How We Failed Rushaan Farukh

Someone suffering from depression needs real support. Not the pep talk or pearls of wisdom you casually dish out to a friend over a cup of coffee. The kind of support someone suffering from any other serious illness, such as cancer, needs. What happens when they don’t get this support? They isolate themselves and sap their energy, which makes them resistant to assistance.

The tragic death of Rushaan Farrukh, a BNU student, has inspired widespread conversation about the state of mental health in Pakistan. The surge of online reactions have been both promising, and equal parts disappointing. There are myths and truths about mental illness that remain unknown to too many of us, which is a giant failure on the part of any society. According to the World Health Organisation, depression is said to affect 15% of the adult population worldwide. In Pakistan itself? Women are at a much higher risk of falling victim to depression than men. It is more than likely that you know, are related to, or have passed by someone with depression today alone. Collectively as a society, we need to be on the same page about victims of depression. This means becoming better educated about what it is, and what depression can look like — even more than this, we need to learn the basic skill of empathy. 

Empathy goes a long, long way, in someone’s recovery. The simple gesture of knowing they are understood and heard can make all the difference to someone that feels lost. Sensitivity needs to flood institutions and the people who govern them. Sensitivity needs to be our top priority. 

A glaring aspect of Rushaans’ story is found in her final Instagram post. A final cry for help which went unheard. She posted a picture of herself in a bright yellow sari, laughing, captioning it “hey so if I kill myself any time soon just remember me like this. just in this saree, on a spring afternoon looking so happy, too happy.” The people who read this caption failed to take it as a sign of something deeper at play, and instead, shamed her for it. Social media is meant to connect us to each other, but in a case such as this, it has done the opposite by further alienating the one sticking out her hand. Ironically, people are quick to express sorrow after a tragedy, rather than handling the signs with sensitivity when they are staring at them.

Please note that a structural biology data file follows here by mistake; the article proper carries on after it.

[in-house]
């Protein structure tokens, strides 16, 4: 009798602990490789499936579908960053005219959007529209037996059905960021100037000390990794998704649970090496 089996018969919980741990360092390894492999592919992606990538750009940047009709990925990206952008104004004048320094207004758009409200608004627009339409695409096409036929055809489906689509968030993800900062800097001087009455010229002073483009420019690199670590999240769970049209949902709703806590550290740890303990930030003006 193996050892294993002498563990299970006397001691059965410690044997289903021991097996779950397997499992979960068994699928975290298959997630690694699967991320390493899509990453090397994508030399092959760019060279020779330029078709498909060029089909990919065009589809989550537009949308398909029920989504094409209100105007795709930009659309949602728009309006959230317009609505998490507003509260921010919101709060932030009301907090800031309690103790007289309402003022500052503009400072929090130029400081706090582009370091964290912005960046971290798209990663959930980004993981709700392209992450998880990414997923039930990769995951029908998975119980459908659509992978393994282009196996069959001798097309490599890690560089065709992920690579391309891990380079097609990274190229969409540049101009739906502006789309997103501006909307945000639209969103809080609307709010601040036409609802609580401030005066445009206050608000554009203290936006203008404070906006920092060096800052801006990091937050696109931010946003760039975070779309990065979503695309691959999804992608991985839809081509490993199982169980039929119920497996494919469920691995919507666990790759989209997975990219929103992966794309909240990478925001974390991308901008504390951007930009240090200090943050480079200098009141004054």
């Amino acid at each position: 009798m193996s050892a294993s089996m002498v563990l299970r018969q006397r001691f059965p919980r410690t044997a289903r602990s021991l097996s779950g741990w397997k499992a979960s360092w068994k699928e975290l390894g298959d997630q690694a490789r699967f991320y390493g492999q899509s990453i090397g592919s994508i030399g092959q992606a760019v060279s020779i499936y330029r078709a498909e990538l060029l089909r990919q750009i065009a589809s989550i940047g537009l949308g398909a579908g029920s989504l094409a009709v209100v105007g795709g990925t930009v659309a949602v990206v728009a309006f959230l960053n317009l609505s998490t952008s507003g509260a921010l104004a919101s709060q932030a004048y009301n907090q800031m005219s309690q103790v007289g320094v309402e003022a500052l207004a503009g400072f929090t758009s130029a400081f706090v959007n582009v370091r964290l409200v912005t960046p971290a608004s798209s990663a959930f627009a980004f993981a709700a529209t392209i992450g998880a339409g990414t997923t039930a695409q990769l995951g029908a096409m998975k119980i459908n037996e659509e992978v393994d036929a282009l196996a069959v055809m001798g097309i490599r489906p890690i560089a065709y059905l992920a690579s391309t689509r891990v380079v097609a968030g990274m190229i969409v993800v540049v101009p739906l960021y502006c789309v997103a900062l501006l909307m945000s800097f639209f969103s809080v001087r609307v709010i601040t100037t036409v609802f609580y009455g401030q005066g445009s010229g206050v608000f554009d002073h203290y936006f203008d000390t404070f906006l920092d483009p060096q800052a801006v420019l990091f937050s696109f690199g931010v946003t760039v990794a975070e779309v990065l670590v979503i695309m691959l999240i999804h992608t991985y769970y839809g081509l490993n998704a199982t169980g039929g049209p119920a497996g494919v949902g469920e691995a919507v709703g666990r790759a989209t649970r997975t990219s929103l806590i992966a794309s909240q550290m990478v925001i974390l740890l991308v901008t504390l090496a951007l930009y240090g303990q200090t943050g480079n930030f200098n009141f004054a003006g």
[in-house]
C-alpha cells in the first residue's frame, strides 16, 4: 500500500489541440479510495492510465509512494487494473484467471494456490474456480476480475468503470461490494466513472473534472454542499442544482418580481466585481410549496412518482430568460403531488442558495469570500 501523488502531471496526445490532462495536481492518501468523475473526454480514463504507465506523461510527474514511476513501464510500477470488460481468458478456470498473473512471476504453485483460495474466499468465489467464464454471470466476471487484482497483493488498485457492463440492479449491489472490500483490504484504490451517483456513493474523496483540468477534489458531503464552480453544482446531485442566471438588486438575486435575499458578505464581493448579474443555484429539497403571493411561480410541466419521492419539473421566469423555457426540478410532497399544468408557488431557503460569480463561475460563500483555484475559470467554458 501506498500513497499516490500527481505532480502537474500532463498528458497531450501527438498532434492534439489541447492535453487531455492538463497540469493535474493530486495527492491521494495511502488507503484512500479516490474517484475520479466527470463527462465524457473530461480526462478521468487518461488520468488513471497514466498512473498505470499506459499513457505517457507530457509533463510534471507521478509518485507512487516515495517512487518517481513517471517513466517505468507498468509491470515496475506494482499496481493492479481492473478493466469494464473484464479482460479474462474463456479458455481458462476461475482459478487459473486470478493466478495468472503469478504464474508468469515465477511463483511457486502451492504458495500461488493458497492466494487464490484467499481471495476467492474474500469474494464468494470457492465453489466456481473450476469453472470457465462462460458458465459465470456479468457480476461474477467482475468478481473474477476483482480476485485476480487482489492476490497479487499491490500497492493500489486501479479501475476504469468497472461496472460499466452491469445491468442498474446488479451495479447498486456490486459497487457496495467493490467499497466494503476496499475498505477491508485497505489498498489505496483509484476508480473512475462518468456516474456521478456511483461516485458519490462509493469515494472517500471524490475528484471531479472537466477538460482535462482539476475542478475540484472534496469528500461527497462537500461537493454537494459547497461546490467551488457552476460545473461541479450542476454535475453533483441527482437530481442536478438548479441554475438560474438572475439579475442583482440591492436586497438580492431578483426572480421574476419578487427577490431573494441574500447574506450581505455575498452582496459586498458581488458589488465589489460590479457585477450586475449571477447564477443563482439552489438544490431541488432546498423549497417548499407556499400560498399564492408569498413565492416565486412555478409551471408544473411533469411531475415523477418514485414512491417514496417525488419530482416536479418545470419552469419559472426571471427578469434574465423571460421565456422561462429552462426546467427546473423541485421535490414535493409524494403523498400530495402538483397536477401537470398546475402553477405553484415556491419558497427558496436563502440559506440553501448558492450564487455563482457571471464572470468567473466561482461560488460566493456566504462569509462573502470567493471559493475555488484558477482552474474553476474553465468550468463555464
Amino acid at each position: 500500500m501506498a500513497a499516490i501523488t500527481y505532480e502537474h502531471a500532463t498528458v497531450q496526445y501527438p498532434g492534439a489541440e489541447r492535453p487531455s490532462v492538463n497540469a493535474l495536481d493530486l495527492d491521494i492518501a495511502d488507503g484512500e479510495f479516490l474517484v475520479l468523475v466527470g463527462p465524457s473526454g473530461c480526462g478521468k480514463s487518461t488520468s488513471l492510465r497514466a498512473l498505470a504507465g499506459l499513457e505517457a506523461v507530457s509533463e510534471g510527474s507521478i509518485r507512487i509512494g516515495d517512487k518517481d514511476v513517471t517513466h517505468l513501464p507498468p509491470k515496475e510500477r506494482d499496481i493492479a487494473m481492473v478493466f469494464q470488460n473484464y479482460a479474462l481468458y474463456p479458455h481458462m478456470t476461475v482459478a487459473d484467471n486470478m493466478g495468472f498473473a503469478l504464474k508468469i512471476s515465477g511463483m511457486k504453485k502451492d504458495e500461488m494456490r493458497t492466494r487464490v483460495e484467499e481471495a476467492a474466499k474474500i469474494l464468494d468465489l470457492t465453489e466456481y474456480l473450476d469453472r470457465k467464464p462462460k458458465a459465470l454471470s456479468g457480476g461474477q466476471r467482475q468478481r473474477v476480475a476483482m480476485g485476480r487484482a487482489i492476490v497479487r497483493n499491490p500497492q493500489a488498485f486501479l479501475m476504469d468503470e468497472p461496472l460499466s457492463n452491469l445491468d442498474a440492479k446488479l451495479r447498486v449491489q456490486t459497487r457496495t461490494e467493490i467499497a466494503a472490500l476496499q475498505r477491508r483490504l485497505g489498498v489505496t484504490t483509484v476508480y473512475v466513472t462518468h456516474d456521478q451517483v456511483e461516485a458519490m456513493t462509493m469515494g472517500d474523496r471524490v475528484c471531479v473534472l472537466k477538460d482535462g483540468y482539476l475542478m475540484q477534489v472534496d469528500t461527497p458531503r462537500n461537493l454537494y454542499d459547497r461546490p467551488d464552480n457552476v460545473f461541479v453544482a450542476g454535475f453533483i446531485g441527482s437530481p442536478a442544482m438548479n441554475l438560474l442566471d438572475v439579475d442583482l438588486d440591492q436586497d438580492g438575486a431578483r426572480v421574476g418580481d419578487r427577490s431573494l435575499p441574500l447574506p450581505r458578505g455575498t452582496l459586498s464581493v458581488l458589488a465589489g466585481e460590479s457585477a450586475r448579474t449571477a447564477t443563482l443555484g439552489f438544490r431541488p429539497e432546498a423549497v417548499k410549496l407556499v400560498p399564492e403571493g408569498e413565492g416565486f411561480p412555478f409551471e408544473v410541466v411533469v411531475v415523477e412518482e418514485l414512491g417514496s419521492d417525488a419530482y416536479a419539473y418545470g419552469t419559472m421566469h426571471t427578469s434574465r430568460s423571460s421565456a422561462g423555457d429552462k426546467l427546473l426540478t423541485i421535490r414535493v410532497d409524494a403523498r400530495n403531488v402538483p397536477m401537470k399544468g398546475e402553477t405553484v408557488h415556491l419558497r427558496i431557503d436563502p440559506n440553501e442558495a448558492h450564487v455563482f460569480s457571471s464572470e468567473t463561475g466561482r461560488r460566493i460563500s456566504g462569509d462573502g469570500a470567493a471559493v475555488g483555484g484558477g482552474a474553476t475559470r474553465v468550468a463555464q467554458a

This isn’t the only time social media has reared its ugly head. The recent suicide of model Anam Tanoli was also attributed to the presence of online trolls and cyberbullying. Why people have armed themselves with hatred is a question ringing in our heads — after all, we’re sure, people don’t speak to each other the same way in person as they do online. What is it that makes the world of social media so unsafe, especially for those suffering from depression? 

We spoke to Daanika Kamal, a human rights lawyer and founder of ‘The Colour Blue,’ to get a little more perspective on the issue.

About the effects of social media, Daanika had to say, “Social media does two things: it connects us to many more people virtually but also isolates us physically. Social media has the ability to provide many with invisibility, which makes it easier for people to bully, spew hate, and incite violence towards others.”